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Introduction to Entrepreneurship
Bruce R. Barringer R. Duane Ireland
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1. Explain entrepreneurship and discuss its importance. 2. Describe corporate entrepreneurship and its use in established firms. 3. Discuss three main reasons people decide to become entrepreneurs. 4. Identify four main characteristics of successful entrepreneurs. 5. Explain five common myths regarding entrepreneurship.
©2010 Pearson Education
7. Explain how entrepreneurial firms differ from salary-substitute and lifestyle firms. ©2010 Pearson Education 2-3 . 8. Identify ways in which large firms benefit from the presence of smaller entrepreneurial firms. 9. Discuss the impact of entrepreneurial firms on economies and societies. Explain the entrepreneurial process.Chapter Objectives 2 of 2 6. Discuss the changing demographics of entrepreneurs in the United States. 10.
6% of Americans are actively engaged in starting a business or are the owner/manager of a business that is less than three years old.S.Introduction to Entrepreneurship There is tremendous interest in entrepreneurship in the U. ©2010 Pearson Education 1-4 . 9. According to the 2007 GEM study. and around the world.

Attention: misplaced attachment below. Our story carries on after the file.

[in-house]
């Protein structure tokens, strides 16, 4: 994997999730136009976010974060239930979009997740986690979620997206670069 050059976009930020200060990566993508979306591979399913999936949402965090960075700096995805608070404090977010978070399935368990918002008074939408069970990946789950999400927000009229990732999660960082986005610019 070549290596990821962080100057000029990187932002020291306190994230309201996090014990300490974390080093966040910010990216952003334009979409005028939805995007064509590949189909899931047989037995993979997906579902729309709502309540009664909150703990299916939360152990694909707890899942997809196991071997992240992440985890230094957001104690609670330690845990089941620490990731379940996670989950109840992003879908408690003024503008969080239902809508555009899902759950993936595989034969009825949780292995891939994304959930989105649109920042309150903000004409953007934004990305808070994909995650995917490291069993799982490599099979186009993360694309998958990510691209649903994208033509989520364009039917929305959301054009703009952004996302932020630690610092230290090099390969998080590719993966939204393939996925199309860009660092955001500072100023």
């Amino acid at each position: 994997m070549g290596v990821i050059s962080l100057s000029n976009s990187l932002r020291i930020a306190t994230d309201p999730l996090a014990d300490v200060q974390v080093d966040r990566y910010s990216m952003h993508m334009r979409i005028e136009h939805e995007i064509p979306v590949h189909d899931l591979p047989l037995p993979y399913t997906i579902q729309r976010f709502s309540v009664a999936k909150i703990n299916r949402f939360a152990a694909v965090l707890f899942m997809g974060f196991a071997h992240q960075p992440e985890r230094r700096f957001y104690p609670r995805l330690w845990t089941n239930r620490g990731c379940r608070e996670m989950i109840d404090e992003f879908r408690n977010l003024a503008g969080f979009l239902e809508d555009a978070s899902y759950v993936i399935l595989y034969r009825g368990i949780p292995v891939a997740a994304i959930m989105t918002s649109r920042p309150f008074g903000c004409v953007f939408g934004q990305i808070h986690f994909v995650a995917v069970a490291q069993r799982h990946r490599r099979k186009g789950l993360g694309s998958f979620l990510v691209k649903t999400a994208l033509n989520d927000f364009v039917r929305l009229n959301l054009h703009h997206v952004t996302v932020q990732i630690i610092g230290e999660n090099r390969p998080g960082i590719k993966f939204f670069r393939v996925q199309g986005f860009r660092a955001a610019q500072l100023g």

©2010 Pearson Education 1-5 .com lists over 45. more than 5. there were about 250 entrepreneurship courses offered across all colleges in the United States.000 books dealing with entrepreneurship and 118.Indications of Increased Interest in Entrepreneurship Books ± Amazon. ± Today.000 focused on small business.000 entrepreneurship courses are offered in two-year and four-year colleges and universities in the United States. College Courses ± In 1985.
©2010 Pearson Education 1-6 . Explanation of What Entrepreneurs Do ± Entrepreneurs assemble and then integrate all the resources needed ±the money. the strategy²needed to transform an invention or an idea into a viable business.What is Entrepreneurship? Academic Definition (Stevenson & Jarillo) ± Entrepreneurship is the process by which individuals pursue opportunities without regard to resources they currently control. the business model. Venture Capitalist (Fred Wilson) ± Entrepreneurship is the art of turning an idea into a business. the people.